- DACA is an Obama-era program that defers the deportation of young immigrants.
- Dreamers refer to those protected under DACA.
- President Trump ended DACA.
- Congress has six months to pass a bill replacing DACA.
- The Dream Act 2017 has the most bipartisan support in Congress.
- A growing sense of uncertainty has made this a difficult month for Dreamers.
The Trump administration has, in the last month, attempted to reorient the DACA (Deferred Action on Childhood Arrivals) from an executive program to a congressional issue in order to prevent Dreamers from being deported (which appears to be his end goal) and to please his base, who argue that the implementation of the DACA program under President Obama was an “executive overreach.”
What is DACA?
The 2012 Obama-era DACA program provided a path to citizenship for undocumented immigrants in the U.S. who were enrolled or graduated from high school, brought to the country when they were under 16 years of age and free of a felony conviction.
Why Trump crushed ‘Dreamers’ dreams:
Ending DACA in the executive branch was beneficial to Trump in many ways, the most important being that it shifts responsibility for the program (if passed in the legislature) and immigration reform to Congress, similar to the effort to repeal and replace the Affordable Care Act.
Second, terminating DACA is another way in which Trump can disassemble President Obama’s legacy, arguably one of his main goals as the commander-in-chief, according to the New York Times.
What went down:
On Sept. 5, the President terminated the DACA program. According to the National Immigration Law Center, DACA will no longer accept applications, and Dreamers already enrolled in the program have until Oct. 5 to apply for their two-year renewal.
President Trump then passed the responsibility for the lives of 790,000 young Dreamers to a Republican congress.
Congress now has 6 months to legalize DACA (something the Obama Administration was unable to do). If they can't, I will revisit this issue!— Donald J. Trump (@realDonaldTrump) September 6, 2017
What went down, pt. 2:
Nine days after President Trump announced the end of DACA, he discussed the program with Nancy Pelosi and Chuck Schumer over dinner. Predictably, Trump’s base was unhappy to learn that he worked with the Democrats on immigration. In response, he tweeted the following:
Does anybody really want to throw out good, educated and accomplished young people who have jobs, some serving in the military? Really!.....— Donald J. Trump (@realDonaldTrump) September 14, 2017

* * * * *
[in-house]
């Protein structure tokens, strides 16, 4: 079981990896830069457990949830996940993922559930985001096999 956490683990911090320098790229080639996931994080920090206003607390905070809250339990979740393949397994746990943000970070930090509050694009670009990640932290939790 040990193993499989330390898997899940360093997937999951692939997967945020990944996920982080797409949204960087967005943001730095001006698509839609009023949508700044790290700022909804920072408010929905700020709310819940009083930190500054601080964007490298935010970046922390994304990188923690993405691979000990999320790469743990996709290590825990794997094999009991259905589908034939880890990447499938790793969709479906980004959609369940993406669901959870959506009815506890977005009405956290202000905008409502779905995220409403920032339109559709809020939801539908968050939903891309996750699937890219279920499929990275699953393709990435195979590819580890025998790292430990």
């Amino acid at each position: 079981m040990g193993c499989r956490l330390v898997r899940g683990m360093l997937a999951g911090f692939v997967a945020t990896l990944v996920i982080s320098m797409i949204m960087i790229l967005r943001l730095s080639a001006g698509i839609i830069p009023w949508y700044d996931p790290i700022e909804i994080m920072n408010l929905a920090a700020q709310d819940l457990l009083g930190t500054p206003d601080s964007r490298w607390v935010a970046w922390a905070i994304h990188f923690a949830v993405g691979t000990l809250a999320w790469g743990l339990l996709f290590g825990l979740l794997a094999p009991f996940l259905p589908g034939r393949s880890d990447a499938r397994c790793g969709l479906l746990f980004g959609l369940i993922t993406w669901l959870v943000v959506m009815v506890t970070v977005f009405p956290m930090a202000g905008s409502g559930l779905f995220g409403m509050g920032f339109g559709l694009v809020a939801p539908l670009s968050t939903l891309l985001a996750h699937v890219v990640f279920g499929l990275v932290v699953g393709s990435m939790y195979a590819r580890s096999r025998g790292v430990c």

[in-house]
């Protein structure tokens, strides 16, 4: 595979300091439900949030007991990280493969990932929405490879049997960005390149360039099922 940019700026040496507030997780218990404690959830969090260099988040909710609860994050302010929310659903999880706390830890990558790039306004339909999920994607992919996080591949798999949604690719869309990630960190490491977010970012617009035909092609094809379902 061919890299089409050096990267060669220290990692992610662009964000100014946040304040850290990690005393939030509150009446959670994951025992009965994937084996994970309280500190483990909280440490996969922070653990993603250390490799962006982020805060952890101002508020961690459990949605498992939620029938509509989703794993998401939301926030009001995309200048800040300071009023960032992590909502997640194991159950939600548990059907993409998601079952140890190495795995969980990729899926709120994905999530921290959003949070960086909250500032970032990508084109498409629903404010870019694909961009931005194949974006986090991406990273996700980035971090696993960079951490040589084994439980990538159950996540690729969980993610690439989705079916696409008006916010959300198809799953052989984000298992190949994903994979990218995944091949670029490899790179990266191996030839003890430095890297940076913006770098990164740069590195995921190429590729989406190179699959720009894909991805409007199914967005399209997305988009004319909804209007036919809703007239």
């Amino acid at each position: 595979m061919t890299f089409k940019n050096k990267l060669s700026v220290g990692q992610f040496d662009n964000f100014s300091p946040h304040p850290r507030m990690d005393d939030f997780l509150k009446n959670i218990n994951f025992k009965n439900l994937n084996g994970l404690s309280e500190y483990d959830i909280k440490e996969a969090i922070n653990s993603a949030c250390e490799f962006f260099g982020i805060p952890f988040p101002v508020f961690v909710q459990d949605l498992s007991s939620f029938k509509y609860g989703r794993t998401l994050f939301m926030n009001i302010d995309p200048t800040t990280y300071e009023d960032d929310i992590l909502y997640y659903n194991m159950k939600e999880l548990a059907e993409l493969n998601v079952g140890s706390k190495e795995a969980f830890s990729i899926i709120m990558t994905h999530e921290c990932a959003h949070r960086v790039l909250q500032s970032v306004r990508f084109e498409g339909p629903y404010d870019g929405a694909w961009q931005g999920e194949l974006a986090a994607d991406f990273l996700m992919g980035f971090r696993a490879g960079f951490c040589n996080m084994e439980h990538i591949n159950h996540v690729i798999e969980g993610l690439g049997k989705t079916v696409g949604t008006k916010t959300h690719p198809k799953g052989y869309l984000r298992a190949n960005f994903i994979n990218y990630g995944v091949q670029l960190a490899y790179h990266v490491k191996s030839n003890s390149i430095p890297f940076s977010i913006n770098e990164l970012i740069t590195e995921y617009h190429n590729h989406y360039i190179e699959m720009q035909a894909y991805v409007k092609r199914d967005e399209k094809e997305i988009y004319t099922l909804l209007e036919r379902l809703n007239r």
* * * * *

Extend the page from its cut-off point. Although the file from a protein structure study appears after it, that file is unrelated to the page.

The WALL, which is already under construction in the form of new renovation of old and existing fences and walls, will continue to be built.— Donald J. Trump (@realDonaldTrump) September 14, 2017
No deal was made last night on DACA. Massive border security would have to be agreed to in exchange for consent. Would be subject to vote.— Donald J. Trump (@realDonaldTrump) September 14, 2017
What is Congress doing about it?
Congress has the chance to pass legislation that would protect the Dreamers, give them a path to permanent citizenship or permanent residency and create a system to provide this relief to other young immigrants who meet the criteria in the future.
But, the argument is in the details. These are the two bills garnering the most attention:
- A yet-unnamed bill that is being released Monday by GOP senators. It’s a more conservative measure that prevents Dreamers from sponsoring family members to enter the U.S. Trump, according to Politico, is "very supportive" of this version.
- In July, senators of both parties introduced the Dream Act of 2017, which is broken down on the National Immigration Law Center’s FAQ and in a recent CNN article. The FAQ notes that this version is “stronger” for immigrants than previous versions of the bill.
Many are rallying to pass the Dream Act of 2017, but this activism has been going on for years. Politico writes: “Over the past decade, these young undocumented immigrants who came to the U.S. as children have built an intensely organized political movement – speaking out, staging demonstrations, building alliances and hounding lawmakers to expand their legal foothold in the United States.”
How does this affect the Dreamers?
The chaos and uncertaintly associated with President Trump’s abrupt dismantling of the program has been extremely difficult for the Dreamers.
Trump’s assurance that “you have nothing to worry about,” coming from a president who regularly promises to build a physical wall between the U.S. and Mexico, is meek. Also, it is unclear if his promise of security extends past the six-month period Congress has to pass legislation for the Dreamers.
According to a recent Vox piece, Trump's remarks have done little to assuage fears of deportation. An unnamed Dreamers quoted in the article said “It's pretty scary (...) You know you are in the system and that they can come get you any time.”
As the Washington Post writes, “‘Dreamers’ took a big risk by registering with the government. Now, their trust may lead to their deportation."